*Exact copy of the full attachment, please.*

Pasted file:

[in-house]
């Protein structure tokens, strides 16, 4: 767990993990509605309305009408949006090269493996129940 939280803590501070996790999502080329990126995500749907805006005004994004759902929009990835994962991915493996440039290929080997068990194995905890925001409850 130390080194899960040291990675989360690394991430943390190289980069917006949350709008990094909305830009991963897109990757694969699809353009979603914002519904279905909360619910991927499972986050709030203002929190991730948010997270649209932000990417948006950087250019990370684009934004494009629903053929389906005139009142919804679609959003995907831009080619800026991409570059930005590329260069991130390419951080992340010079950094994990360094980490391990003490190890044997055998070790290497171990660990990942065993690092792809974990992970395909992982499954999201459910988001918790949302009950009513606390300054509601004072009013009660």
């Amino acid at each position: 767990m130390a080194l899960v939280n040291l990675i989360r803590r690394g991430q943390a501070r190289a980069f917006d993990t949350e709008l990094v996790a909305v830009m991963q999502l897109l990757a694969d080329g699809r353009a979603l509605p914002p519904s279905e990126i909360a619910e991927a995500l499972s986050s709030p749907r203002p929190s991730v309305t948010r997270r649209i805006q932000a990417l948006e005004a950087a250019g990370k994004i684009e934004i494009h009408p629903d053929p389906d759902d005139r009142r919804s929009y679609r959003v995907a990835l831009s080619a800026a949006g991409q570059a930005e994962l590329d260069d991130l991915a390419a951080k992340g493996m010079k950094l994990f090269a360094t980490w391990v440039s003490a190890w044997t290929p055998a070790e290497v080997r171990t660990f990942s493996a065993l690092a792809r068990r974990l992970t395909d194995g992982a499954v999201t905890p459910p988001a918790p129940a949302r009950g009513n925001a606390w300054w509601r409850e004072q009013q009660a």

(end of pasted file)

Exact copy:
[in-house]
């Protein structure tokens, strides 16, 4: 767990993990509605309305009408949006090269493996129940 939280803590501070996790999502080329990126995500749907805006005004994004759902929009990835994962991915493996440039290929080997068990194995905890925001409850 130390080194899960040291990675989360690394991430943390190289980069917006949350709008990094909305830009991963897109990757694969699809353009979603914002519904279905909360619910991927499972986050709030203002929190991730948010997270649209932000990417948006950087250019990370684009934004494009629903053929389906005139009142919804679609959003995907831009080619800026991409570059930005590329260069991130390419951080992340010079950094994990360094980490391990003490190890044997055998070790290497171990660990990942065993690092792809974990992970395909992982499954999201459910988001918790949302009950009513606390300054509601004072009013009660």
């Amino acid at each position: 767990m130390a080194l899960v939280n040291l990675i989360r803590r690394g991430q943390a501070r190289a980069f917006d993990t949350e709008l990094v996790a909305v830009m991963q999502l897109l990757a694969d080329g699809r353009a979603l509605p914002p519904s279905e990126i909360a619910e991927a995500l499972s986050s709030p749907r203002p929190s991730v309305t948010r997270r649209i805006q932000a990417l948006e005004a950087a250019g990370k994004i684009e934004i494009h009408p629903d053929p389906d759902d005139r009142r919804s929009y679609r959003v995907a990835l831009s080619a800026a949006g991409q570059a930005e994962l590329d260069d991130l991915a390419a951080k992340g493996m010079k950094l994990f090269a360094t980490w391990v440039s003490a190890w044997t290929p055998a070790e290497v080997r171990t660990f990942s493996a065993l690092a792809r068990r974990l992970t395909d194995g992982a499954v999201t905890p459910p988001a918790p129940a949302r009950g009513n925001a606390w300054w509601r409850e004072q009013q009660a």